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BUFFALO HOPES SUNNY DATA WILL GORE MISPERCEPTIONS

At last, Buffalo is getting its day in the sun.

A new report compiled from three decades of weather data is literally putting this much-maligned city in a new light.Buffalo recorded the highest percentage of sunshine - 67 percent - of any major Northeast city from June through August. Buffalo also had the least rain during the period - 8.69 inches - and was the coolest with an average July afternoon temperature of 80 degrees.

"People just can't believe it," Robert Carr, a spokesman for the Greater Buffalo Chamber of Commerce, said Thursday. "They've got this misconception that all we have is snow.

"Sure, we get our snow, but we get our sun, too," Carr added.

Residents have long complained that on the basis of one storm - the Blizzard of 1977 - the city has the reputation of a frozen tundra.

Buffalo did have the most snow of any large city during the 1970s, according to the weather service. But other, smaller New York cities such as Syracuse and Watertown, and Caribou, Maine, received more snow.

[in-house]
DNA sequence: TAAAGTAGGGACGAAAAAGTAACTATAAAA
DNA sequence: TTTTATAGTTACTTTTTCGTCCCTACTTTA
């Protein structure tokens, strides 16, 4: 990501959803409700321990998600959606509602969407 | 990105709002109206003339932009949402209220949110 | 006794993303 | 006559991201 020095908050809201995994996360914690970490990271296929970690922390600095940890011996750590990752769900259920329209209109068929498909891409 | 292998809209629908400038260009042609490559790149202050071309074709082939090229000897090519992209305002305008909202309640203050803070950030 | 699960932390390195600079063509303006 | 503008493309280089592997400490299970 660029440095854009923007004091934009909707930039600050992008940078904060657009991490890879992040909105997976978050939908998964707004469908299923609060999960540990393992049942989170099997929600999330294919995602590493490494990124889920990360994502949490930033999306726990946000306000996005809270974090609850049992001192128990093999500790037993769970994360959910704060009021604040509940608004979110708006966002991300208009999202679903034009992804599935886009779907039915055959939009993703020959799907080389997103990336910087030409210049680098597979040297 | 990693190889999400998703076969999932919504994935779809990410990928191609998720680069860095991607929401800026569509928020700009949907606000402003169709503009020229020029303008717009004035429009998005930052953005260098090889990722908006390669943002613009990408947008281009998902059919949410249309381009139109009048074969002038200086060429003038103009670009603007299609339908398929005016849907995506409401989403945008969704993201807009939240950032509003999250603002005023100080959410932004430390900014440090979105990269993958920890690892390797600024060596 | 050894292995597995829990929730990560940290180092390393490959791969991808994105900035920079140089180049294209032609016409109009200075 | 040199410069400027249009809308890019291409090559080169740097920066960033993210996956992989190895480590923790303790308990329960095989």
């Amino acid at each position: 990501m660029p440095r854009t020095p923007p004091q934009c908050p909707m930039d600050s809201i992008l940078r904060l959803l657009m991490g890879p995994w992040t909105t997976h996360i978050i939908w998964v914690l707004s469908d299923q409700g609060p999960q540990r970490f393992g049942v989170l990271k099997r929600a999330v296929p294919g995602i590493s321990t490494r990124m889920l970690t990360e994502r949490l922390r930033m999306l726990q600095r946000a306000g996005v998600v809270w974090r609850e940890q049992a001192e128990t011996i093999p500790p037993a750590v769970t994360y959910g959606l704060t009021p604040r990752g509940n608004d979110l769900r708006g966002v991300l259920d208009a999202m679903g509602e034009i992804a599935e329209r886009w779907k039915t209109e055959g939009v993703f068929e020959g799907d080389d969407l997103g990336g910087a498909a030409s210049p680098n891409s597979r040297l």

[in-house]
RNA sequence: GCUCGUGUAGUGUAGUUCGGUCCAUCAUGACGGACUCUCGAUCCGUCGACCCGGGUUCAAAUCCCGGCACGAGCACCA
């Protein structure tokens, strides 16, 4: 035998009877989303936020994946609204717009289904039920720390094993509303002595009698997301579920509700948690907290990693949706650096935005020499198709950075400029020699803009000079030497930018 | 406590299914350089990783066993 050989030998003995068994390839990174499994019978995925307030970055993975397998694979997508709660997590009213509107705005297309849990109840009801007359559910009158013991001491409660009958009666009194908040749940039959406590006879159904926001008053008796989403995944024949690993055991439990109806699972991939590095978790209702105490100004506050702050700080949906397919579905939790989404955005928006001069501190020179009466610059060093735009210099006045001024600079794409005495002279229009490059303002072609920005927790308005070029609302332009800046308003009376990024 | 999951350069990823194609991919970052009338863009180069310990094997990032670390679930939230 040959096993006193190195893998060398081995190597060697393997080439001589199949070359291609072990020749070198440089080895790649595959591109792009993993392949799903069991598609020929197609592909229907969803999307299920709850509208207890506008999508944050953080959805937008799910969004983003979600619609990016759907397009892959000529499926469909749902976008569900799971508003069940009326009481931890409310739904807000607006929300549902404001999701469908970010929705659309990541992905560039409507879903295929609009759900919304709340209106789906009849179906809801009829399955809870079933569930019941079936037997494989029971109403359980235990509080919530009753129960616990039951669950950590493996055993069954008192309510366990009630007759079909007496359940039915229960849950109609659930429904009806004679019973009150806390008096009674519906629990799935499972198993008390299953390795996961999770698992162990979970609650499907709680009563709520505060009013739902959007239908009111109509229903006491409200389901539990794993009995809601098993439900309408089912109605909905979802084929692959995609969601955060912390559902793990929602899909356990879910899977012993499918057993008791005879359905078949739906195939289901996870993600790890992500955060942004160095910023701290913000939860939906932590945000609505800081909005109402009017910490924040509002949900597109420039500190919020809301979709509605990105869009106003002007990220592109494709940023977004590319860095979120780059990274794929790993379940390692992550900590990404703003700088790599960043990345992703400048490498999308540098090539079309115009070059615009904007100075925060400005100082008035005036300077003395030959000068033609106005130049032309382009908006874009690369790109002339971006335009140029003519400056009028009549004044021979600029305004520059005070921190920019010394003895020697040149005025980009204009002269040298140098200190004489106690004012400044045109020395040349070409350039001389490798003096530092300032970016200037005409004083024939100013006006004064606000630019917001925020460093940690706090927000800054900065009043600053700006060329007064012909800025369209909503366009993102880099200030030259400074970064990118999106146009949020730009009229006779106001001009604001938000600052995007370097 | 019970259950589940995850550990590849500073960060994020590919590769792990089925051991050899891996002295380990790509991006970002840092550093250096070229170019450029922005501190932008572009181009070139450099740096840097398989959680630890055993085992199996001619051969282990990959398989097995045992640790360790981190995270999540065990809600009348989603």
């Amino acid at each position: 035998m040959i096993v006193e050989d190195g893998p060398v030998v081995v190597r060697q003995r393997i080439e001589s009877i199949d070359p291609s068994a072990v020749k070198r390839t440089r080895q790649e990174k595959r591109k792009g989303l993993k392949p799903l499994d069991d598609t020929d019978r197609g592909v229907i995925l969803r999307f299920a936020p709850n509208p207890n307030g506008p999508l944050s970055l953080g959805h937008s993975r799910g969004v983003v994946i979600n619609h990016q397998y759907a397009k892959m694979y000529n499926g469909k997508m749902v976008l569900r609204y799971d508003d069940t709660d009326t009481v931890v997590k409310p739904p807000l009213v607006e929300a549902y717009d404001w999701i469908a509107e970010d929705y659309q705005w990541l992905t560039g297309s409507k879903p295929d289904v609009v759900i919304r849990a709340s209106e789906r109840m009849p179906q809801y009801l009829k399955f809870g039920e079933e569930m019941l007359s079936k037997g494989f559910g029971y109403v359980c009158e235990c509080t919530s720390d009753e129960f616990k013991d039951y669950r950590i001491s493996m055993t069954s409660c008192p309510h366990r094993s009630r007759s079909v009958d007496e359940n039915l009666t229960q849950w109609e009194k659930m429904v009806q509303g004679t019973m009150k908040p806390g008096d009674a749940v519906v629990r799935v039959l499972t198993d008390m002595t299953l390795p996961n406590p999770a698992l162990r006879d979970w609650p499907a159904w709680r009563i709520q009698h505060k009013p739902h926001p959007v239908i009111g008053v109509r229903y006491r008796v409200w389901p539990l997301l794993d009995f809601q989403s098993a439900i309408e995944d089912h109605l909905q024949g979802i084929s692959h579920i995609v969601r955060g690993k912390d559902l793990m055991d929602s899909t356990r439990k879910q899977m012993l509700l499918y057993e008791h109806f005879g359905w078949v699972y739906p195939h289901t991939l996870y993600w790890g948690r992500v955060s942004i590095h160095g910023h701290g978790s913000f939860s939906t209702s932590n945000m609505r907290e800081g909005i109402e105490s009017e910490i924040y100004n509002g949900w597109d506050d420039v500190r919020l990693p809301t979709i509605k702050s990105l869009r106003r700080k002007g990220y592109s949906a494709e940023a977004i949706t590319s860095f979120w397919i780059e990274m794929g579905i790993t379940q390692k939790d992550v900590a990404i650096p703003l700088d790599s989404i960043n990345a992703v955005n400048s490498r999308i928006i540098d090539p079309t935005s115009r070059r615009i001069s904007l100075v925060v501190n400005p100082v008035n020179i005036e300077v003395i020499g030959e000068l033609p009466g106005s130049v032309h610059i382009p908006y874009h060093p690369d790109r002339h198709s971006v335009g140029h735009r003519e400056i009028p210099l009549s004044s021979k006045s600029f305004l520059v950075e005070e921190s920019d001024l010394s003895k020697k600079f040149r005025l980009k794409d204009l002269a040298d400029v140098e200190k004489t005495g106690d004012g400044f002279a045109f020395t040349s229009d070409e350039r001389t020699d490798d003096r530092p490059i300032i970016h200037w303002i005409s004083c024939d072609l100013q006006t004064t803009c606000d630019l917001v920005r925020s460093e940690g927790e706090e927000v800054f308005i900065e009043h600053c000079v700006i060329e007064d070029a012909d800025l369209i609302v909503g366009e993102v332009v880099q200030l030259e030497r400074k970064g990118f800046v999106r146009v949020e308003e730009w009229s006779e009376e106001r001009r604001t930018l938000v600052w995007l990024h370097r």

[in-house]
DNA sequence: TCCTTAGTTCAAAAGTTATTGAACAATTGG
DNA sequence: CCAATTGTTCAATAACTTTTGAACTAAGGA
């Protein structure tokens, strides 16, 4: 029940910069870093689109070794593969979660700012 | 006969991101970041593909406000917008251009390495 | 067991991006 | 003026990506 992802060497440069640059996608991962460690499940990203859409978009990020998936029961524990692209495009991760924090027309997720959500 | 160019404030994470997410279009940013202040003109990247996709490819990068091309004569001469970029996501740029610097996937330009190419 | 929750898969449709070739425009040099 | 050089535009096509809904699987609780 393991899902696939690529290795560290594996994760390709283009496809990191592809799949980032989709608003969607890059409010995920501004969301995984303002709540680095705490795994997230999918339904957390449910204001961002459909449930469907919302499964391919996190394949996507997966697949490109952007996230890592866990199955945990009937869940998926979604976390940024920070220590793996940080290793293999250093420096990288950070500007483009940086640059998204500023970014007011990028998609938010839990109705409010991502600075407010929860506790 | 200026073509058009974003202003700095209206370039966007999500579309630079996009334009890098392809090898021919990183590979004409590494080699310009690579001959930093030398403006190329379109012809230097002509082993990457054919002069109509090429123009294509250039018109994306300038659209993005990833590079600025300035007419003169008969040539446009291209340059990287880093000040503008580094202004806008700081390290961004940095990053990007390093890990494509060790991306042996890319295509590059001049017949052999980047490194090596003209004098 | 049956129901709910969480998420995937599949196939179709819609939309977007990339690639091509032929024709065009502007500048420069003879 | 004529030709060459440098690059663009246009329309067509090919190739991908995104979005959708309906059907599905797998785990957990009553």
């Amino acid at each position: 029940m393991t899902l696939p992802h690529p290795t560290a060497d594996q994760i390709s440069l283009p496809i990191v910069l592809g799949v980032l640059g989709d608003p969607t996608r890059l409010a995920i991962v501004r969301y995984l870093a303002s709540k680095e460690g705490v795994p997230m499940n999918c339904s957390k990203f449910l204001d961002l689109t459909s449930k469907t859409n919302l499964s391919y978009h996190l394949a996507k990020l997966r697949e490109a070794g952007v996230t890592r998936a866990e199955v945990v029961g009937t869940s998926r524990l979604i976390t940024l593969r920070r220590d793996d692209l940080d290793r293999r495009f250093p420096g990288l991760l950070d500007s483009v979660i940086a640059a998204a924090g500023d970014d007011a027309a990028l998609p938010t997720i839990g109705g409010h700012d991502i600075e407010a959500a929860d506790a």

The last three winters in Buffalo have been unusually mild, with less than 67 inches of snow. The average yearly total is 96.6 inches.

Carr and other Buffalo residents are hoping that the new report, which was compiled by meteorologist Stephen McLaughlin using weather service data, will help change the city's image.

"You can't argue with the statistics," Carr said.

Buffalo's 67 percent sunshine - the equivalent of two sunny days out of every three - edges out Boston at 65 percent; New York City, 64 percent; Baltimore and Washington, each 63 percent; Philadelphia, 62 percent; Albany, 61 percent; and Pittsburgh, 58 percent.

Lake Erie, the source of much of Buffalo's snow in winter, is responsible for its pleasant conditions in summer, according to meteorologist Jerry Pace of the National Weather Service in Buffalo.

While cold air moving across warm lake generates lake-effect snows in fall and early winter, warm winds across cold waters dampen the formation of clouds in spring and early summer, Pace said.

Also, cool breezes off the lake keep summer temperatures down, so that there are few uncomfortably hot days in Buffalo, he said.